Have you ever seen a former US Military Truck test its mettle on a tuff truck course? Read on, and you will.
For those who are not aware of the fine American tradition of the tuff truck course, it’s essentially an off-road obstacle course that’s designed to push most commercially available trucks to the breaking point--often with hilarious results. Fenders, bumpers, and sometimes even whole axles can go flying off the chassis after a few seconds on the tuff truck course. They’re typically found at county fairs across the country.
They’re also not to be confused with the Tuff Truck Challenge, a 4x4 rock crawling event held in Australia.
The fine folks over at Jalopnik were kind enough to point out a recent event held at the Clark County Fair in Ridgefield, Washington, where a former US Army truck got put through its paces on a tuff truck challenge.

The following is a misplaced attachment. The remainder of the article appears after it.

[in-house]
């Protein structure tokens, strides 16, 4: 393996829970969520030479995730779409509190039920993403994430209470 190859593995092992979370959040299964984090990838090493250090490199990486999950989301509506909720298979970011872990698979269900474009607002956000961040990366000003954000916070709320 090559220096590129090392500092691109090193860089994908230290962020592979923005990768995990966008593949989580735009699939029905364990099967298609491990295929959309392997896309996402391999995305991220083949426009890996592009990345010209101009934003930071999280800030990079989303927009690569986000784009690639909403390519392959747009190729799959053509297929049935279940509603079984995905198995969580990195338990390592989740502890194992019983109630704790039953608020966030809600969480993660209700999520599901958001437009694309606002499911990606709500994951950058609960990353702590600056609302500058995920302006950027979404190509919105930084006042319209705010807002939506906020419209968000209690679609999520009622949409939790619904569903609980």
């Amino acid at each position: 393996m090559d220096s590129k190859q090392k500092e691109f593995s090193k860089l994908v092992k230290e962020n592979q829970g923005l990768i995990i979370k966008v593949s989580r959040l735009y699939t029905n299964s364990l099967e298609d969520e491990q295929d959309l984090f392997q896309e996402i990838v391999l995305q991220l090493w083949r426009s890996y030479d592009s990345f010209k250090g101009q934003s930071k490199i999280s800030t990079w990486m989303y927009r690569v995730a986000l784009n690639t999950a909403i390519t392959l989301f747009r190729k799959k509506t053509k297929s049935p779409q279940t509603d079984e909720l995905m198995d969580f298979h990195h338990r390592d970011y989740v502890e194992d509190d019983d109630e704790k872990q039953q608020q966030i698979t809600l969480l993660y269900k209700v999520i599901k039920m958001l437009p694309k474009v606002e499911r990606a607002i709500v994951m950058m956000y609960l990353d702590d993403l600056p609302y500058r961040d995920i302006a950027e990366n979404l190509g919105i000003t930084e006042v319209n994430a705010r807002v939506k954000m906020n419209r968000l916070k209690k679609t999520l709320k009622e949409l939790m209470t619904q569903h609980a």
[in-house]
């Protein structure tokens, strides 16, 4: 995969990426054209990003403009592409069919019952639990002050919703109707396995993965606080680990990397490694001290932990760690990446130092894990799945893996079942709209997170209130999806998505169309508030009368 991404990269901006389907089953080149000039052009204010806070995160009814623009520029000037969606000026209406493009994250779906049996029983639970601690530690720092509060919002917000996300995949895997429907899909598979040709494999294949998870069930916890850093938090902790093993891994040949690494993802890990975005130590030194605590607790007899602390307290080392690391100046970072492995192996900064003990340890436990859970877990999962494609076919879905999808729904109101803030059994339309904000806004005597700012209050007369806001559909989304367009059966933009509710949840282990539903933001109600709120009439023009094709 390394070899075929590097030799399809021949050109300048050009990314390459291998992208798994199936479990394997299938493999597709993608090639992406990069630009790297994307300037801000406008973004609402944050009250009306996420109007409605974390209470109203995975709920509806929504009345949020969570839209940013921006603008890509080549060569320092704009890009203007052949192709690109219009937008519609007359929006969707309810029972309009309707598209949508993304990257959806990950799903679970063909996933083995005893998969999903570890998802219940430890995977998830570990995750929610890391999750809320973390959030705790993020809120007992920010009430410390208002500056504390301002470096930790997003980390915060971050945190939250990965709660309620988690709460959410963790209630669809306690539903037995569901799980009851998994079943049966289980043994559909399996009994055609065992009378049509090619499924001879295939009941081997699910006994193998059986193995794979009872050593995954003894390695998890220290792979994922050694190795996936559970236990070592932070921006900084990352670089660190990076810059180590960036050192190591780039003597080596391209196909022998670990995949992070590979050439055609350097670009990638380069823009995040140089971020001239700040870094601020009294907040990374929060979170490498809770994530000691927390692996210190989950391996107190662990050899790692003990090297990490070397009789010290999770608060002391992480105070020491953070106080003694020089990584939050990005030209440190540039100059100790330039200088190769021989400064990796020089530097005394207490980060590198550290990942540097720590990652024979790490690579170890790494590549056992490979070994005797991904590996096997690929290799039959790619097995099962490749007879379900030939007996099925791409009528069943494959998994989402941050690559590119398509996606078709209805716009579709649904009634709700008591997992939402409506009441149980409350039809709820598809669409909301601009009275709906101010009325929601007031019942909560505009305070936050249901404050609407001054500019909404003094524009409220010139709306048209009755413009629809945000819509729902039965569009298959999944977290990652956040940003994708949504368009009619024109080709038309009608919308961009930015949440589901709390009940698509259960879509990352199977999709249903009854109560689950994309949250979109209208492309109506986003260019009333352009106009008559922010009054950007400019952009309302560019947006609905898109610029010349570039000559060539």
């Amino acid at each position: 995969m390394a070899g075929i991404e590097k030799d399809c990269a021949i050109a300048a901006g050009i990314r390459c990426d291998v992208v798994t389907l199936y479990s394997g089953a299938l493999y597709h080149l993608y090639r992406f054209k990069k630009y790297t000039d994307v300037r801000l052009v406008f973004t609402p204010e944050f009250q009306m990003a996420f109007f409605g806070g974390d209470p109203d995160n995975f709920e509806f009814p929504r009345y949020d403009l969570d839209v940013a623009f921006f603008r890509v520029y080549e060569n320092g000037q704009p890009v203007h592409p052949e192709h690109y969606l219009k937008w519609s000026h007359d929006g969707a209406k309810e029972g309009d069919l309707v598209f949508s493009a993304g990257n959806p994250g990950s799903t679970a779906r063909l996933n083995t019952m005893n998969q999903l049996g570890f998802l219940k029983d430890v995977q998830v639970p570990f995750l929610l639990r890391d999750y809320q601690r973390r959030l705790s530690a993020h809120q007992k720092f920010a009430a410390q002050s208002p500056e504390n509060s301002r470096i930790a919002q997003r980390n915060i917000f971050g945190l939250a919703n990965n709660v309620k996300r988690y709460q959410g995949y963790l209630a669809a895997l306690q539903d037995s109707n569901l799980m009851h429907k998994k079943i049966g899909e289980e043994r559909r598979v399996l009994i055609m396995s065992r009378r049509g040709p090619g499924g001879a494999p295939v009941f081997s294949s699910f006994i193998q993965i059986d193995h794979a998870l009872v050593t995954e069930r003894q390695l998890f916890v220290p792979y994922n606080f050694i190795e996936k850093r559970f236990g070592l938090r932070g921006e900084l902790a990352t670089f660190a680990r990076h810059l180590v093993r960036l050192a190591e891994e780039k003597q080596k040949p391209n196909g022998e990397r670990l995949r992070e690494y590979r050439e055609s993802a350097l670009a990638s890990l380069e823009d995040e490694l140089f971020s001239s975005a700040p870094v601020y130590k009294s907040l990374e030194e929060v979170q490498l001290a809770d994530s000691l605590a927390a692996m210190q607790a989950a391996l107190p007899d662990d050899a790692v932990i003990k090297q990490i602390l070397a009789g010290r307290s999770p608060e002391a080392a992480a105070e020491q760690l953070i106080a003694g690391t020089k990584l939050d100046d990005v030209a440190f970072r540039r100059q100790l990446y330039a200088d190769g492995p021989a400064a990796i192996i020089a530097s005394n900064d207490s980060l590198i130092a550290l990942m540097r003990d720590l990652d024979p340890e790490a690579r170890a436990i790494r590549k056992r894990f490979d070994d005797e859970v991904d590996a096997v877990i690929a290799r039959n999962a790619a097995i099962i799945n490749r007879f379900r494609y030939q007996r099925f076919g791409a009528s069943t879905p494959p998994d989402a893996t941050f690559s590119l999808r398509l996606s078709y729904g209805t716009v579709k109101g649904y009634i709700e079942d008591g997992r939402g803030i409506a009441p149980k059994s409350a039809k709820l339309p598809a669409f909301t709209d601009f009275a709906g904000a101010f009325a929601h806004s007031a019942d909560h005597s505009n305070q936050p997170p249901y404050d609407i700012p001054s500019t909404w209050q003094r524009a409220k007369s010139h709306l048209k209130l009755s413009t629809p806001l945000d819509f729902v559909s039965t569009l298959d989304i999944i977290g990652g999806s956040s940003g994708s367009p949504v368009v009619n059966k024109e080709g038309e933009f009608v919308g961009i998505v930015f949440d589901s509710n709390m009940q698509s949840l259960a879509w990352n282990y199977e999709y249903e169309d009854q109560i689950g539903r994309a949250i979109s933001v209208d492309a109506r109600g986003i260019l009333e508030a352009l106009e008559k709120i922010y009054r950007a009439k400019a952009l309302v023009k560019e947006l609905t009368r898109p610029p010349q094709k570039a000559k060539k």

The truck--which is an M813 6x6 5-ton truck--was built to US military specifications. That meant it was designed to haul a 15,000 lb load through muddy terrain in order to get it to the front lines. In short, it was designed to go through anything.
While a Ford F-150 would have been shaken to pieces, the M813 makes the tuff truck challenge look easy by comparison.
That’s not to say the whole thing was a cakewalk. Sure, the steep inclines and deep mud pits that would have stopped a lesser vehicle were no trouble at all for the M813, but the driver did have some trouble on the moguls, stalling his vehicle twice. Those tiny hills also came on a bit fast on one run, almost causing the driver to lose control.
Whoever owns this M813 is a very lucky person. They stopped making them in 1982 when the Army replaced them with the M989 from AM General. What we saw was a veritable antique put through a course designed to destroy anything that moves through it.
The moral of the story: the US Army builds vehicles to last a lot longer than your average Chevrolet.